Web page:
by TED S. McGREGOR JR. & r & & r & & lt;span class= & quot;dropcap & quot; & M & lt;/span & y friends and I were huge Apocalypse Now fans back in college, so when Platoon came out, we lined up for the first show on opening day, at the Cinerama in Seattle, with that huge curved screen. We sat down in front, amped up and buzzing with anticipation, when four older guys came in and sat down one row in front of us -- with their matching platoon jackets. Real live Vietnam veterans. The moment changed in an instant.

We sat up a little higher in our seats, shut our mouths and watched the film with the added weight of reality sitting right there in front of us. Unlike us college kids who were toddlers during the war, these guys lived it.

To me, Vietnam has been a misunderstood trauma that has plagued American life for the past four decades. Not only have we continued to fight the culture wars that Vietnam sparked at home -- wars won, largely, by the likes of Richard Nixon and George W. Bush -- but our foreign policy has slipped back into a Vietnam mindset as we've occupied Iraq. And having a Vietnam veteran and prisoner of war running for president brings that history front and center.

& lt;span class= & quot;dropcap & quot; & W & lt;/span & hatever you might think about John McCain, know this: He is one tough customer. He cheated death many times before surviving melanoma eight years ago. McCain crashed three Navy planes before seeing combat, survived the massive fire on the deck of the USS Forrestal and even ditched an ultralight after coming home.

But McCain's real test started 41 years ago this month, when he flew right into the teeth of Hanoi's air defenses; a few hours -- and broken bones -- later, he was imprisoned, and he stayed that way for nearly six years.

McCain's incredible story -- shared by all POWs -- is detailed in Robert Timberg's 1995 classic, The Nightingale's Song, which traces the Vietnam experiences of five Naval Academy graduates. After the war, Timberg details how McCain set to learning all about what went wrong in Vietnam. That detail makes it even more surprising that McCain was among the first and loudest cheerleaders for the invasion of Iraq. Couldn't he see how many ways it could turn into a replay of Vietnam? For one so marked by war, it's also odd that he has such an itchy trigger finger when it comes to Iran -- a trait made even worse by how dismissive he is about the power of diplomacy.

Many other veterans took very different lessons from Vietnam. One of them is James Webb, the U.S. Senator from Virginia, who led a Marine infantry unit in Vietnam and is one of the other major figures in Timberg's book. Webb has always been quick to defend the honor of serving in Vietnam, but in his recent book, A Time to Fight, he shows he's no blind loyalist, as he underlines many mistakes we are repeating. Specifically, the inability of politicians to get out of the way and let the military wage war when the time comes -- it was LBJ and Nixon in Vietnam, and in Iraq it was been President Bush who "persisted in distorting the integrity of the military's officer corps by rewarding sycophancy and punishing honesty" (as in how many troops it would really take to secure Iraq).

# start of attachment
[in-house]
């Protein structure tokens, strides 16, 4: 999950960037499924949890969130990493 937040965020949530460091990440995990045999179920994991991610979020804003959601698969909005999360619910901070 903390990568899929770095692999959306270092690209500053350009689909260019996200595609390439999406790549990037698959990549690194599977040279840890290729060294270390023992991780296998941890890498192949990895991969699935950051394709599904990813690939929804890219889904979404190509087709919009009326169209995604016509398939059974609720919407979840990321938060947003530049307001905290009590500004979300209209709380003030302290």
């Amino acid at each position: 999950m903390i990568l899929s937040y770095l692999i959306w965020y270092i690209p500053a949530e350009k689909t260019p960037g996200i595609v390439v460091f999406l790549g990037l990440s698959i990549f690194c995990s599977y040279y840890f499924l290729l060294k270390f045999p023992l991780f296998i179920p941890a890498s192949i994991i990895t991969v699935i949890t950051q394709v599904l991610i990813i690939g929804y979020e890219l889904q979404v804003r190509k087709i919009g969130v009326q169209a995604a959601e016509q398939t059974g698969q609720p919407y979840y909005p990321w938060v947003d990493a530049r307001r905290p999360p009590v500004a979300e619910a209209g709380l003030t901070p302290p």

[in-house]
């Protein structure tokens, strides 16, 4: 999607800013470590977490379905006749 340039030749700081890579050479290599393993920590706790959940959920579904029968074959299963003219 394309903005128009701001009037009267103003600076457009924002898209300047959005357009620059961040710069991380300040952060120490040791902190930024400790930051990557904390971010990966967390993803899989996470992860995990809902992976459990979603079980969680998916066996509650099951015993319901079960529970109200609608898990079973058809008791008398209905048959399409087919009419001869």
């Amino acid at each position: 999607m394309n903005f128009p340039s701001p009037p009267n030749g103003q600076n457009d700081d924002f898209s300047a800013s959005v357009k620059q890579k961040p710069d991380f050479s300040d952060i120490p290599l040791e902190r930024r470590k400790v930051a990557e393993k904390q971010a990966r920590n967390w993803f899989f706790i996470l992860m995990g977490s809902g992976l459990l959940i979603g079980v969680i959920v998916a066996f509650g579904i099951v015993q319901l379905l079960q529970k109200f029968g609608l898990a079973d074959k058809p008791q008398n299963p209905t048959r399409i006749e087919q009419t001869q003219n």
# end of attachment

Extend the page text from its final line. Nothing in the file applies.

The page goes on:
Or consider Oliver Stone, the director who dropped out of Yale, enlisted in the Army and requested combat duty. After his highly decorated tour, he came home and immediately wrote the screenplay that would become Platoon. Stone's wisdom is spoken by Charlie Sheen's character: "We did not fight the enemy; we fought ourselves. The enemy was in us. The war is over for me now, but it will always be there, the rest of my days. ... Those of us who did make it have an obligation to build again. To teach to others what we know, and to try with what's left of our lives to find a goodness and a meaning to this life."

& lt;span class= & quot;dropcap & quot; & T & lt;/span & he gulf between John McCain and Oliver Stone couldn't be wider, and maybe that's because McCain's experience as a POW was very different than Stone or Webb's as village-to-village fighters. That's not to say one is more valid than the other; they're just different.

Also consider that John McCain was perhaps the best known pilot in the entire war -- his father and grandfather were both admirals; his captors called him the "Crown Prince." Sound familiar? George W. Bush, like McCain, was born to privilege -- both third-generation members of prominent families. Biographers point out that both men were very rebellious, chafing under the weight of too many famous fathers. It makes a kind of perverse sense that a guy who did all he could to avoid Vietnam wound up forcing us to relive it via the invasion of Iraq. But why would a guy who had been right in the thick of Vietnam help him take us there?

Vietnam is the clearest window on McCain's essence. As a nation, we need to learn from Vietnam -- or any trauma -- and move forward based on those lessons. McCain, meanwhile, seems to want to fight it all over again, which I fear has turned him into just the kind of man Winston Churchill had in mind when he said, "I'm fed up to the ears with old men dreaming up wars for young men to die in."

Churchill lived in a war-torn era, and he fought when he had to. But like Dwight Eisenhower and others profoundly changed by the human cost of war, he found wisdom along the way. I'd prefer a president who actually paid attention to those kinds of hard-won lessons, as when Churchill said, "To jaw-jaw is always better than to war-war."

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